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Supernova 4-in-1: Hubble Captures Four Views of One Exploding Star With a Warp in Space-Time

Apr 21, 2017 02:33 PM EDT
Scientists watch a supernova from four different angles as a passing galaxy splits the light from the star four ways on its way to Earth.
(Photo : M. Weiss/NASA/CXC via Getty Images)

Four supernovas for the price of one? Kind of. For the first time ever, scientists were able to witness multiple angles -- four to be exact -- of a single exploding star.

According to a report from the Hubble Space Telescope website, an international team of researchers from the Stockholm University in Sweden were able to spot a distant type of supernova dubbed the "supernova iPTF16geu" using the Hubble Space Telescope.

The exploding star is far, far away -- so distant that its light took 4.3 billion years to get to Earth. However, the most remarkable feature of this supernova isn't its distance from the planet nor the time it spanned to travel here.

A report from Popular Mechanics revealed that the astronomers were initially puzzled at the unnatural brightness of the supernova. Further analysis led them to realize that the magnified supernova was merely the effect of a galaxy passing in front of it.

The passing galaxy warped the space-time fabric surrounding the exploding star, acting as a lens. It split the light four ways and bent it in a way that boosted its intensity. Lead author Ariel Goobar, professor at the University of Stockholm's Oskar Klein Centre, explained that tracking the arrival times of the four separate images can actually help measure the expansion rate of the universe.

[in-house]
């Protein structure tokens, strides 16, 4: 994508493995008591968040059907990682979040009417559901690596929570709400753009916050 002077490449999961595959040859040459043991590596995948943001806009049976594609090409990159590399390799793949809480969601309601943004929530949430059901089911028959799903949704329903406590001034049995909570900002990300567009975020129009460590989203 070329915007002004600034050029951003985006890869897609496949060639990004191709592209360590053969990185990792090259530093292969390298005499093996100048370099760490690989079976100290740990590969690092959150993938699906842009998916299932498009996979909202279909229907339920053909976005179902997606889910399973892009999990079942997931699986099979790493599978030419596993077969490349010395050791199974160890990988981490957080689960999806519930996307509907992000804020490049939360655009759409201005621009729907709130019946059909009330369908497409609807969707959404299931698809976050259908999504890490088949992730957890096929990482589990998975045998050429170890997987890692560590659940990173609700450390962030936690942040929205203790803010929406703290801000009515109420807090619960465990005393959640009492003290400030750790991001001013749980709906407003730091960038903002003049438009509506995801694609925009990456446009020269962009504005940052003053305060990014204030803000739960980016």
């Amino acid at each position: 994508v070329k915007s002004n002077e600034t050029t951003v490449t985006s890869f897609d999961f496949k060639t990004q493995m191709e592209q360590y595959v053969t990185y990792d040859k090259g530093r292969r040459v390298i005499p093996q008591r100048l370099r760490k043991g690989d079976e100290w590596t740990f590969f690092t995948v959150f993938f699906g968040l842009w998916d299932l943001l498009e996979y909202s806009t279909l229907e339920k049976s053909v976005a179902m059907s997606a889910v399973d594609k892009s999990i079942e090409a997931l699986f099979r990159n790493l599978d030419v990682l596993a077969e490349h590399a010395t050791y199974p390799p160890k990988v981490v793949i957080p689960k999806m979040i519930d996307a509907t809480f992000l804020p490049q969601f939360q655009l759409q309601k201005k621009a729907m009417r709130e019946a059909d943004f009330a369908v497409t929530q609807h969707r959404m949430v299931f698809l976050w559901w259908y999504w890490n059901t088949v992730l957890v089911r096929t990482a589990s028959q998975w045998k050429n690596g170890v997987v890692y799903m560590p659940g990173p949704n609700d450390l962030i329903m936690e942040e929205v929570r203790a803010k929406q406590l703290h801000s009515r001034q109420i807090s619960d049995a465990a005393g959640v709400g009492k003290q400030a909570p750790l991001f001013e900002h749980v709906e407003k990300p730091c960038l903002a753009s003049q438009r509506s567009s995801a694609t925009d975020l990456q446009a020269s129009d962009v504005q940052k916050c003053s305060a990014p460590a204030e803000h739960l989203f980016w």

These four images form a circle with a radius of 3,000 light years around the lensing galaxy.

Type Ia supernovae -- also known as standard candles -- consistently shine at the same intrinsic brightness, so astronomers can approximate its distance by how bright it appears. With the newly discovered supernova iPTF16geu, scientists can learn also more about the warping of spacetime on smaller extragalactic scales.

"Resolving, for the first time, multiple images of a strongly lensed standard candle supernova is a major breakthrough," Goobar explained. "We can measure the light-focusing power of gravity more accurately than ever before, and probe physical scales that may have seemed out of reach until now."

This findings are available in a paper published in the journal Science.

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